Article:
City of Fernie reaches collective agreement with union

On Dec. 20, city council ratified a new collective agreement followed by CUPE on Dec. 22.

  • Jan. 4, 2017 9:00 a.m.

By Ezra Black

Employees will retain control of their work schedules, under the terms of a new deal between the City of Fernie and the Canadian Union of Public Employees (CUPE) Local 2093.

On Nov. 9, the city’s 60 unionized workers overwhelming voted in favour of a strike if a new agreement was not reached.

The vote came after the union rejected the city’s demand that a workers’ schedule be decided between the employee and his or her supervisor without the union’s approval.

CUPE national representative Keith Nielson said the change would have allowed the city to circumvent normal hiring practices. It could also allow the city to compel its employees to work longer or irregular hours.

During pre-Christmas negotiations, Nielson said the city withdrew that request.

“The employer backed away from that demand,” he said. “For the union it was very important.”

The concession helped the City and its unionized workers sign a new five-year collective agreement, replacing the previous contract that expired in February 2015.

On Dec. 20, city council ratified the settlement followed by CUPE on Dec. 22.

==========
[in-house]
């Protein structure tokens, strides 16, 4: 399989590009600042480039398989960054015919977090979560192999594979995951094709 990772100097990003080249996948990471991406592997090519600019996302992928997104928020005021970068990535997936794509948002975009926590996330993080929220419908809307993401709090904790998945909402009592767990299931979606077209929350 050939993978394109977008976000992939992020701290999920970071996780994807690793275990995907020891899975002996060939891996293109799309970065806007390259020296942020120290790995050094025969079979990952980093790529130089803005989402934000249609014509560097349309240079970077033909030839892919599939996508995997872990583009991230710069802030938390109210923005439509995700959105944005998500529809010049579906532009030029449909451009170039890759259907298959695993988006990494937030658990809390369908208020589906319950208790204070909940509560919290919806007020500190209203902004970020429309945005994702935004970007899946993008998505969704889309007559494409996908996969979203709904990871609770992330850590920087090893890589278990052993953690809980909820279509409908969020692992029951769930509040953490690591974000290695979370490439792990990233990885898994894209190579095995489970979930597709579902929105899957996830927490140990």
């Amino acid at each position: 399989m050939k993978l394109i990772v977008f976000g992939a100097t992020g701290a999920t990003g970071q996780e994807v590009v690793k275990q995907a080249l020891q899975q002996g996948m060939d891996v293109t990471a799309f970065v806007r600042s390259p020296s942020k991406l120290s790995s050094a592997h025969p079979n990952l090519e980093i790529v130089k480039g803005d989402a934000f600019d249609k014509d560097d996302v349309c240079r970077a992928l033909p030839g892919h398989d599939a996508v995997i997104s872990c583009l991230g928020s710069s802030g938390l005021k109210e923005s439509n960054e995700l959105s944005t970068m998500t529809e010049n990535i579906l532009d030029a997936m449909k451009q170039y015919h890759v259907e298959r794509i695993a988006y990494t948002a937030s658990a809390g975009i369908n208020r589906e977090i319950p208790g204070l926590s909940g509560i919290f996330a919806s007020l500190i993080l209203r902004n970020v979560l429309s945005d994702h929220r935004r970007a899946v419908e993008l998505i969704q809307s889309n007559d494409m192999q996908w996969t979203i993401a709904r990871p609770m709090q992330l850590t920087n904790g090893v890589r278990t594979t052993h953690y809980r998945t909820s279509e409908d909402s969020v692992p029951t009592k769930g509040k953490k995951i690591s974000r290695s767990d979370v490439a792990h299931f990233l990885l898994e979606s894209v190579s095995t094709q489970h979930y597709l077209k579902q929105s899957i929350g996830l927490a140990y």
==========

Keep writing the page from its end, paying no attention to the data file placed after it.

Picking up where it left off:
The union represents employees at City Hall, Fernie Memorial Arena, Aquatic Centre and the Public Works Department.

Negotiations stalled last June after the resignation of former CAO Jim Hendricks.

The city hired Jay Sharun, a labour negotiator with Western Industrial Relations but no resolution was found.

In December, the city requested a mediator be called in to try and settle the dispute.

Nielson said the British Columbia Labour Board appointed mediator Trevor Sones to meet with the bargaining committees of the two parties on Jan. 5.

But during the month of December the union began meeting with CAO Norm McInnis and were able to reach a reasonable settlement without mediation.

“We just wanted to let the community know that people don’t have to worry, a settlement has been reached,” said Nielson who added that he was happy the two sides came to an agreement without the help of a third party.

“This helps build a relationship between the union and the employer,” he said. “[McInnis] brought a different view to the bargaining table on behalf of the employer and it was well received by the union bargaining team.”

“The union looks forward to working with the new man in charge,” Neilson added.